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Monday, May 13, 2019

THE CCU, BIG RAISES, LACK OF TRANSPARENCY, CONSPIRACY AND TAP DANCING


The CCU's playing fast and loose with the Open Government Law and tap dancing instead of complying with the Sunshine Law prompted me to send this letter to the CCU.


                                 Robert Klitzkie, Esq.
                                              22 Baki Ct., Yigo, GU 96929
                         (671) 653-6607

May 12, 2019

Subject: Demand pursuant to the Sunshine Law that the minutes, recording and all other public records created or generated during the executive session of the Consolidated Commission on Utilities (CCU) on November 27 be emailed to me NLT COB May 17.

Reference: A. Letter of Bernadette Lou Sablan CCU Board Secretary to Kevin Kerrigan of May 1 denying Kerrigan’s FOIA request the minutes.
B. Guam Daily Post article of May 11 titled “GPA, GWA raises rescinded.”
C. Undated opinion of counsel discussing “pay adjustments.”

Dear Commissioners DueƱas, Guthertz, Limtiaco, Santos and Sanchez,:

Your failure to cause the disclosure of the minutes of your illegal meeting compounds the November 27 wrong.[1] The CCU perpetrated a grave injustice upon the people of Guam in general and rate payers in particular last November 27. An illegal executive session was held during which illegal discussions were held resulting in salary increases for employees of the two utilities. In addition the General Manager of GPA received a $25,000 bonus and the recording secretary of the CCU a $5,000 bonus in violation 4 GCA § 6118.2. Violation of that section makes each member of the CCU in attendance at the November 27 subject to being charged with a misdemeanor.

Given the presence of counsel, the blatantly illegal discussion of salary increases and what appears to be a conspiracy to pay illegal bonuses are serious matters which cannot be dismissed as mere inadvertence or excusable neglect. As serious as these matters are the seriousness is compounded by your apparent adoption of the decision of the Bernadette Lou Sablan, the CCU Board Secretary, when she denied Kevin Kerrigan’s valid request for the minutes of the November 27 meeting.

Sunshine Law requests are matters of great importance as exemplified by the 4 GCA § 10112 $1,000 fine levied on the personal funds of any official who violates the law. But the cavalier manner in which Kerrigan’s request was sloughed off borders on scandalous.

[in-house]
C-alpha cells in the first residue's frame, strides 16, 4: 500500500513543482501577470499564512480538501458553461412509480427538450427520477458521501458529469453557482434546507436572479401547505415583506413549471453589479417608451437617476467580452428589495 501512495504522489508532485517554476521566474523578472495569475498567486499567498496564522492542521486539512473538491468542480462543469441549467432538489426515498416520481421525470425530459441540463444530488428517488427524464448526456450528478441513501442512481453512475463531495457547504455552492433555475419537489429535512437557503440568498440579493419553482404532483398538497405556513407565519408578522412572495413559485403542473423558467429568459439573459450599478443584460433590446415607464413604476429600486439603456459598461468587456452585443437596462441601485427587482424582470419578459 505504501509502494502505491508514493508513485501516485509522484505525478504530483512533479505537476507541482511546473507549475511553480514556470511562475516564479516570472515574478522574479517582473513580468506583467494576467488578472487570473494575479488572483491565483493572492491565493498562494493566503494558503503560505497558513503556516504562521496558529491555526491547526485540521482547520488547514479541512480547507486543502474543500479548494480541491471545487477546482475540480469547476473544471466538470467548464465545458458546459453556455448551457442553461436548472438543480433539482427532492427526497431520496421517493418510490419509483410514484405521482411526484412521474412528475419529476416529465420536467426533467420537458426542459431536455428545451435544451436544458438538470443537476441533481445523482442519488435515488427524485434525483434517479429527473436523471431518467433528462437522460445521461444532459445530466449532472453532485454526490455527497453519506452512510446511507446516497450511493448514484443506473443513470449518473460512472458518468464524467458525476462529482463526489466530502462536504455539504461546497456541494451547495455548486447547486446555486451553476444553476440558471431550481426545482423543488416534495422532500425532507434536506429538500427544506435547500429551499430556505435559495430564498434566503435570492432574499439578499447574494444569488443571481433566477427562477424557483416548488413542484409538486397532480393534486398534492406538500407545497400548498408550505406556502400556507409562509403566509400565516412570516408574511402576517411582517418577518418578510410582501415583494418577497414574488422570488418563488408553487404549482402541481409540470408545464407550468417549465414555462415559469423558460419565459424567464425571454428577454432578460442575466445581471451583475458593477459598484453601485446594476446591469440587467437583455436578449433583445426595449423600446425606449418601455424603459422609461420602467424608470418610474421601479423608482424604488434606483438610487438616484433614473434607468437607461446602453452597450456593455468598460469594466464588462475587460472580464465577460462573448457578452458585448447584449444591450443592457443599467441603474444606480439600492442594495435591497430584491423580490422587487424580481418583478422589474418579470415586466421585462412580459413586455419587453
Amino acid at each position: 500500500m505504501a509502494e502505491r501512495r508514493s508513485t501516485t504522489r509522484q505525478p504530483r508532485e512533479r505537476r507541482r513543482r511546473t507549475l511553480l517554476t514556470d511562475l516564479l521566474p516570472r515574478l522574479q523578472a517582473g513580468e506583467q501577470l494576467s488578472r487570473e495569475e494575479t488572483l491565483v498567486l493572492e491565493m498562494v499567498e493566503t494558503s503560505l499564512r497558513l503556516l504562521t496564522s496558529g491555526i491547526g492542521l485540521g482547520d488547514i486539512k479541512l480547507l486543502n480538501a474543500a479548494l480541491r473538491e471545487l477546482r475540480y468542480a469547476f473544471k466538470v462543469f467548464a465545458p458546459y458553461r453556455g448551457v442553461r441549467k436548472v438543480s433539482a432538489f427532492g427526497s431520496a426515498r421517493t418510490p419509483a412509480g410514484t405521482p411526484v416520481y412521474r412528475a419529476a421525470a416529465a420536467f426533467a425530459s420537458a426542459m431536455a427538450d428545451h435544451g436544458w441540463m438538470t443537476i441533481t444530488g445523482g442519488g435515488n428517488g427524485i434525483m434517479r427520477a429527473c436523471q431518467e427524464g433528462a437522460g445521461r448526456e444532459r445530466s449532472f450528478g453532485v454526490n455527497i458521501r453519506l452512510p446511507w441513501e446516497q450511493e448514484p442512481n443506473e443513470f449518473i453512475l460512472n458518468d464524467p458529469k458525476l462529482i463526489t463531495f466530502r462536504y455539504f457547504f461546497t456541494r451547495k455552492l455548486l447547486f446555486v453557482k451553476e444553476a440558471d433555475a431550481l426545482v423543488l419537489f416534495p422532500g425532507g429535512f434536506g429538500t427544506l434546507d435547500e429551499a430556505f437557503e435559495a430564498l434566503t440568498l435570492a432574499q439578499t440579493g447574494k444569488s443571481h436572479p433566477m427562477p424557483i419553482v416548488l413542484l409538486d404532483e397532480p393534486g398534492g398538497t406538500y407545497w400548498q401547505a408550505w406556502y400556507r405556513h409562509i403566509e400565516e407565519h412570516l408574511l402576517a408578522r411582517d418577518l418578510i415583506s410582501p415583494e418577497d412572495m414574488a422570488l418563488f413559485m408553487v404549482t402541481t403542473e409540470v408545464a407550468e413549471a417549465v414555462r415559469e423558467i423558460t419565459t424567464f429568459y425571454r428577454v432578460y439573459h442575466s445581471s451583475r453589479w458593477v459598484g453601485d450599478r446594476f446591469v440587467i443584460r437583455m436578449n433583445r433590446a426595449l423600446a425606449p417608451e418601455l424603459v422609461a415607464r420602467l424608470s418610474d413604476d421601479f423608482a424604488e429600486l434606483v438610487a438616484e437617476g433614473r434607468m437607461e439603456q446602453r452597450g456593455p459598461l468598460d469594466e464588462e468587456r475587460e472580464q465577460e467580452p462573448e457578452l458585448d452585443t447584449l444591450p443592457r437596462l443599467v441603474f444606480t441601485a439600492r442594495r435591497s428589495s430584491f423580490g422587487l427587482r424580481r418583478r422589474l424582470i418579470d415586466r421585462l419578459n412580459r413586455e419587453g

Sablan excused timely compliance with Kerrigan’s request by what “protocol dictates” as though CCU protocol trumps statute. Sablan’s denial spoke for all of you when she said:

“…it is the position of the Consolidated Commission on Utilities that the electronically recorded minutes of the executive session will not be disclosed pursuant to your FOIA request.” [Emphasis mine.][2]

Sablan then went on to “rule” on what served the public interest before signing off.

The Sunshine Law, 5 GCA Ch. 10 requires that

“…the Director of an agency shall require all personnel in charge of receiving any incoming mail, electronic mail, faxed documents or other communications to immediately notify the Director or his designee upon receipt of a request for records under this Chapter.” § 1015 (a)

 Either or both of the utility general managers were responsible for dealing with Kerrigan’s request.

Ҥ1015(b) upon receipt of a request for records under this Chapter, the Director of an agency or his designee shall immediately assign the request to be fulfilled or responded to by an employee of the agency.

Nothing in Sablan’s letter suggests a delegation of authority from either director. To the contrary, the language of Sablan’s letter connotes her absolute authority. In addition to being ultra vires and disrespectful, Sablan’s letter is wrong on the law as is the referenced opinion of counsel.  Counsel relies on the popular but erroneous myth[3] that that there is a “personnel matters” exception to 5 GCA § 10103 (c)’s requirement for disclosure:

“5 GCA § 10103 (c) Except with respect to public records exempt from disclosure by express provisions of the law, each agency, upon a request for a copy of records that reasonably describes an identifiable record or records, shall make the records promptly available to any person…”

5 GCA § 10108 lists a myriad of limitations on the right to inspection, none of which reads, “personnel matters.” That term, “personnel matters,”  appears nowhere in the statute, nor does “evaluation.”

The word “personnel” occurs four times: 5 GCA §§ 1015 (b), 10108 (b), 10105 (n) (6), none of which are applicable here. Parsing 10 GCA § 10108(c) shows that it can’t serve as the basis for advancing the “personnel matters” myth as the ratio decidendi for counsel’s conclusion that the minutes, etc. should not be disclosed: